Next month, the General Data Protection Regulation (GDPR) comes into effect in the European Union. This is probably the most comprehensive set of privacy protections for individuals and is accompanied by the strongest penalties on the planet. So, are we surprised that Facebook has reorganised things so 1.5 billion users, including Australians, will no longer be protected by these tougher regulations?
Facebook’s company structure, like that of many companies, is designed to help the company minimise their taxes. That’s not a new thing and has meant Facebook has had a presence in the United States and in Ireland. Data for Facebook users outside the US, Canada and EU is shifting from Ireland to California. That’s data for 1.5 billion users according to reports and mainly affects users in Africa, Asia, Australia and Latin America.
Facebook first moved the business HQ to Ireland a decade ago to take advantage of more favourable tax rules. But, now that the GDPR is coming into play, those benefits seem to be less important. And while this might be seen by some as a pragmatic move, it seems pretty disingenuous given recent events and Mark Zuckerberg’s recent testimony to the US Congress about wanting to protect user data.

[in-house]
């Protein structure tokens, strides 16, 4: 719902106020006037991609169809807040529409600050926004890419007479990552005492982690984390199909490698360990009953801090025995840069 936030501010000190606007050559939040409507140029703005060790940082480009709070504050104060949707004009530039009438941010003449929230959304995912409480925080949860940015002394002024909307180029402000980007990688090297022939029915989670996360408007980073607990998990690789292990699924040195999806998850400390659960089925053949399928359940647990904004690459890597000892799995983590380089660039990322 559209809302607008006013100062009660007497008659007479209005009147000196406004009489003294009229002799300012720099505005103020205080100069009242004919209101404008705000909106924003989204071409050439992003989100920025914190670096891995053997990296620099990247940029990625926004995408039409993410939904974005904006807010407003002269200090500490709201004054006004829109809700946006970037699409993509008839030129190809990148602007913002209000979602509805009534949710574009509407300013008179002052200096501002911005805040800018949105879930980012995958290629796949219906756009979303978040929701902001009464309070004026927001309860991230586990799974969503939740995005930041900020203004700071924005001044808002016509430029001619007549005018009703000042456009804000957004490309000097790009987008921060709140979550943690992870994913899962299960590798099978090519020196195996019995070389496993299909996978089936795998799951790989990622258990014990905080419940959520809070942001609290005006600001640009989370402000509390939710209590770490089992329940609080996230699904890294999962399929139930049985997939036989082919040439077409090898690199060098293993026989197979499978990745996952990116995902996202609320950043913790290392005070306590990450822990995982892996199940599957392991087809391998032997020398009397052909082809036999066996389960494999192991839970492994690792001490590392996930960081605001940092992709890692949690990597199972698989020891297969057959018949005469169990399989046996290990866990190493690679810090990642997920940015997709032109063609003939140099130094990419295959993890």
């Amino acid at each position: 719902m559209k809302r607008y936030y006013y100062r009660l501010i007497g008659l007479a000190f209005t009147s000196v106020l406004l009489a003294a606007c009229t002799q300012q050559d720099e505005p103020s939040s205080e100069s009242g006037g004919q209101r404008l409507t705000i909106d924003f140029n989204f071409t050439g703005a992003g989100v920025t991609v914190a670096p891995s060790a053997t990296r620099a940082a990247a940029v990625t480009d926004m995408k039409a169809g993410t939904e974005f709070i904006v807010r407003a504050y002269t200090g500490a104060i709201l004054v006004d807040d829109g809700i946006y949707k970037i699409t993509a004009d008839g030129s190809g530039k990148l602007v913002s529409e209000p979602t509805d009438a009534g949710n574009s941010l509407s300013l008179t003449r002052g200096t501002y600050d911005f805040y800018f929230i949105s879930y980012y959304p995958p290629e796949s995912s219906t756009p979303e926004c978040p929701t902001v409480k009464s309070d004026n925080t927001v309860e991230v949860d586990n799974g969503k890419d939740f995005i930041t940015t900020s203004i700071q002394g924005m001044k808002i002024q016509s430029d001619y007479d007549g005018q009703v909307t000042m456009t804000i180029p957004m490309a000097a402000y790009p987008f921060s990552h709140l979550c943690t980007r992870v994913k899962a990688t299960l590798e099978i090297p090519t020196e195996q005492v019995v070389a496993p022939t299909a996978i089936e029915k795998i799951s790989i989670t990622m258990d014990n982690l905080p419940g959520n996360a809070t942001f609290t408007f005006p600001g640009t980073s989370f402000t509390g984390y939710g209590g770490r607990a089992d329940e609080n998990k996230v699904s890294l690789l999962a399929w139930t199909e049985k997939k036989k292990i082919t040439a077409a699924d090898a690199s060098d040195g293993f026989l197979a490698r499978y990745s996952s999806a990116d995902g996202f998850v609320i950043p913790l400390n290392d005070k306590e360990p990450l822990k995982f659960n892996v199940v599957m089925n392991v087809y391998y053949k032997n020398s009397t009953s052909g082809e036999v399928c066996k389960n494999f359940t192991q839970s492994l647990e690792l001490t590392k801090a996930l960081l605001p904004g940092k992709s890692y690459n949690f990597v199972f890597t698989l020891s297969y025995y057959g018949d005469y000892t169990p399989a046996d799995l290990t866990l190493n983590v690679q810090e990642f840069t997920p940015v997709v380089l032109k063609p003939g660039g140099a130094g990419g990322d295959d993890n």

It’s very clearly a case of not putting their money where their mouth is. Breaches of the GDPR can result in fines of up to 4% of global revenue. In Facebook’s case, that would be around US1.6B.
Even though most Australians are not also EU citizens, their data could be subject to the GDPR if their data is held in an EU country and is processed in some way there. I’m not a lawyer but this article, and others I’ve read, suggests strongly that non-EU citizen data held in the EU would be subject to the GDPR pretctions. Hence Facebook’s move.